The CHP is trying to revive its presence -- currently almost non-existent -- in the country’s Kurdish-dominated East and Southeast, while the MHP is looking for ways to regain its voter support in the central provinces. On April 1, CHP leader Kemal Kılıçdaroğlu started his campaign to reach out to the East and Southeast, where the CHP’s share of votes was around 2 percent during the term of the party’s former leader, Deniz Baykal.
Kılıçdaroğlu announced his party’s plans in a report titled, “Strategic Targets for Economic Development in Eastern and Southeastern Anatolia.” He also broke Baykal’s tradition of not holding election rallies in the East and Southeast. His last rally was in the eastern province of Muş, where he was the target of eggs thrown by demonstrators. Nevertheless, he will continue his rallies in the East.
Kılıçdaroğlu, who has been criticized for not using the phase “the Kurdish Question,” a term he used to utter often in his days as deputy chairman of his party’s parliamentary group, since he was elected as the party leader, has been making a point to appeal to the Kurdish community. The CHP’s report, prepared by a group of academics led by Sociology Professor Sencer Ayata, a deputy chairman of the CHP, sets a 9 percent target for growth.
$116 billion for development
The CHP promises to increase per capita income in the region -- at $5,000 per year -- to $23,5000 by 2023. The combined share of these two regions in the country’s overall income stands at about 10 percent. The CHP promises to increase this to 15 percent by 2023. The plan is to increase total public investment in the two regions to $5.3 billion in 2015, $12.8 billion in 2020 and $20.7 billion in 2023. A total of $116.1 billion of public investment will be made in this region, creating jobs for 1.9 million people.
The CHP also promises to bring the long-standing Southeastern Anatolia Project (GAP) -- a sustainable development project that was launched in the late ‘80s and has not been completed -- to completion, start Organized Animal Farming Zones in the region and inject investments in fields that the private sector doesn’t find interesting.
Starting mining activities in Elazığ, Malatya, Diyarbakır, Erzincan, Erzurum and Bitlis, opening petrochemical facilities in Batman and Diyarbakır and nationalizing sugar factories in Malatya, Elazığ, Erzincan, Muş, Erzurum, Erciş, Ağrı and Kars that have been privatized over the past decade are also among the CHP’s promises.
The CHP says it will turn Gaziantep, Diyarbakır and Van into important centers in the Middle East, and build a fast train railway linking Ankara to Diyarbakır, as well as clean out the mines in the region and distribute the land to locals. The CHP also promises projects to bring back migrants who were forced out of or left their home villages and towns because of terrorism.
CHP leader Kılıçdaroğlu hasn’t fully endorsed the idea of setting up a new parliamentary commission to investigate the disappearances and summary executions of Kurds in the East and Southeast in the ‘90s by illegal formations within the gendarmerie’s anti-terror units, but it is known that he is supportive about the idea according to recent statements by CHP Deputy Chairman Sezgin Tanrıkulu.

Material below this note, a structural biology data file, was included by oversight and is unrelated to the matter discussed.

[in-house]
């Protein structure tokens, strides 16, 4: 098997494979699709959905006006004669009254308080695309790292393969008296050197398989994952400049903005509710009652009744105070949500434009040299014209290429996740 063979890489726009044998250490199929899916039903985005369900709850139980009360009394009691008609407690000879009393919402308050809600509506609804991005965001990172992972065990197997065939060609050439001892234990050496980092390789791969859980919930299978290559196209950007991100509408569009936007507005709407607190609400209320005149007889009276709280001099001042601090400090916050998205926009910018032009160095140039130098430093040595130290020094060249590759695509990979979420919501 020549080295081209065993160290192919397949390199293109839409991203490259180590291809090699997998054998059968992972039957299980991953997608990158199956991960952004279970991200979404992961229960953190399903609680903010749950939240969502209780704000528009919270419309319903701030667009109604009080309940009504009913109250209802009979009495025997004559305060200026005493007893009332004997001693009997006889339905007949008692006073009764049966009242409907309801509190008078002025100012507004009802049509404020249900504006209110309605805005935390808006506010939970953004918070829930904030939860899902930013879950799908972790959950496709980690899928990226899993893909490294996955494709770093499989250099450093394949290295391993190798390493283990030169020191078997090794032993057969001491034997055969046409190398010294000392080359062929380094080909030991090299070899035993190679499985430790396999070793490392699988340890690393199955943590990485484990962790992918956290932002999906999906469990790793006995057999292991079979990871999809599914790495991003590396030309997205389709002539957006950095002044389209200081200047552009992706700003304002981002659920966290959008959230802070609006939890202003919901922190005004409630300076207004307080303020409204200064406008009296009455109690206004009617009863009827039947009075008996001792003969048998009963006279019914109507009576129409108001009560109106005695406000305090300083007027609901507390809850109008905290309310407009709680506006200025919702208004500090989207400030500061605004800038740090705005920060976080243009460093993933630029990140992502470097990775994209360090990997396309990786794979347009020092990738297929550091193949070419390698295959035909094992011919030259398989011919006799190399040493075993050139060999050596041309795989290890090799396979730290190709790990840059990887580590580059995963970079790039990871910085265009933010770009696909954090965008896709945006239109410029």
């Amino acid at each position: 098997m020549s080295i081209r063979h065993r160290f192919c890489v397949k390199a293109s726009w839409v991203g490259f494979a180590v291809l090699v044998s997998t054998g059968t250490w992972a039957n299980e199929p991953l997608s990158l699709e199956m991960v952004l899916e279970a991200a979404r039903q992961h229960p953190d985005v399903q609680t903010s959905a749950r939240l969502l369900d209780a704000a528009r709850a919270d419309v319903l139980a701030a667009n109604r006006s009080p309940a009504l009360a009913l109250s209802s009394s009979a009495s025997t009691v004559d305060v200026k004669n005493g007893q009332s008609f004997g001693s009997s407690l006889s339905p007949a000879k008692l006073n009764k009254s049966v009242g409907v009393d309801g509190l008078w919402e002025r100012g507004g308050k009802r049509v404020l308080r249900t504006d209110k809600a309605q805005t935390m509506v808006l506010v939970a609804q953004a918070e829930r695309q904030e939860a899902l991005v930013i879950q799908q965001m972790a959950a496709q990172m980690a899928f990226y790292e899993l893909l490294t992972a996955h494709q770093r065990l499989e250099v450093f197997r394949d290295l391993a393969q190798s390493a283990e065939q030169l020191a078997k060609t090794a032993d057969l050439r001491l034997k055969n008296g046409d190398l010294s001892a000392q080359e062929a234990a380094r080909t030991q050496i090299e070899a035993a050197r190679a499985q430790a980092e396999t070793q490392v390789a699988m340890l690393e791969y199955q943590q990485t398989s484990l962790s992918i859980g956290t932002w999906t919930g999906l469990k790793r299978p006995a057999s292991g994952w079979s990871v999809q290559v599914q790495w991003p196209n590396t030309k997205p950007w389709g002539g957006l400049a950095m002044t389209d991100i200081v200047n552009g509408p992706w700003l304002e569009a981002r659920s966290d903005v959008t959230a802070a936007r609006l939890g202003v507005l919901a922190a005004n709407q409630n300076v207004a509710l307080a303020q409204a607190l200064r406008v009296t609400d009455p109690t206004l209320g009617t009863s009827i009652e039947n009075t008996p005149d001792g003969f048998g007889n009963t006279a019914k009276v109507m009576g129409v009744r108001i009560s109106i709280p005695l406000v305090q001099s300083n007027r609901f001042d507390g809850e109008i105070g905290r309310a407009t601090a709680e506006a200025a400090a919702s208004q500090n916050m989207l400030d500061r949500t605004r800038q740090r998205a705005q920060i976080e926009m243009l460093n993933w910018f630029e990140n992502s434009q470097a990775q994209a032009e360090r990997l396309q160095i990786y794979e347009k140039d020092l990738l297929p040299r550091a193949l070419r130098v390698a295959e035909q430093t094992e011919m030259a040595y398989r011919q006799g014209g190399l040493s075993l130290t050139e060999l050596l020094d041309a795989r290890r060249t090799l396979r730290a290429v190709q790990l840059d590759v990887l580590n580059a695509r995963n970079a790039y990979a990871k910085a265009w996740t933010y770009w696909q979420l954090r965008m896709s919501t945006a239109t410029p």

Kılıçdaroğlu has said he fully supports adopting a new constitution for Turkey, but has not openly declared his stance on an idea put forth by CHP Deputy Chairman Süheyl Batum, who said that the first three articles -- currently unamendable -- of the Constitution could be removed. Pundits, however, say the CHP supporting the idea of a more democratic constitution marks a significant improvement for the party.
MHP focuses on former strongholds
The MHP surpassed Turkey’s election threshold of 10 percent and entered Parliament in the July 2007 elections, but lost most of its strongholds in Central Anatolia to the Justice and Development Party (AK Party). Shortly after this, in the March 2009 municipal elections, the MHP lost a good deal of its municipalities in these cities also to the AK Party. The MHP administration is now focusing on these provinces where it formerly had good standing.
The MHP, which has traditionally nominated only two or three candidates in the East and the Southeast, nominated parliamentary candidates in all of the provinces. In cities such as Tunceli and Çorum, where there are many Alevis, the nominees were also Alevis.
The MHP is also unnerved about the possibility of losing some of the votes that it garnered in the 2007 election from voters that traditionally supported the CHP, particularly in the region of Thrace, to that party. It has included various center-right politicians coming from the Motherland Party (ANAP) and the True Path Party (DYP) on its candidate lists to be able to appeal to center-right voters.
The MHP has nominated politicians with center-right backgrounds, such as Sümer Oral, Bahattin Şeker and Celal Adan, rather than nationalist politicians that have long-been affiliated with the MHP. Meral Akşener and Cihan Paçacı, who were added to the party earlier, also remain as candidates. Former ministers Murat Başesgioğlu and Zekai Özcan, who resigned from the Justice and Development Party (AK Party), are also among MHP candidates. MHP leader Devlet Bahçeli has been working to varnish the party’s image as a center right party and overcome the perception that the MHP are staunch Turkish nationalists whose ideals border on racism. There have also been attempts to make Ülkü Ocakları (Idealist Hearths), which are the backbone of MHP’s youth organizations, more center-right and modern. Gray wolves, or the members of these organizations, are no longer allowed to use Islamist- or Turanist-sounding slogans. İstanbul Sunday’s Zaman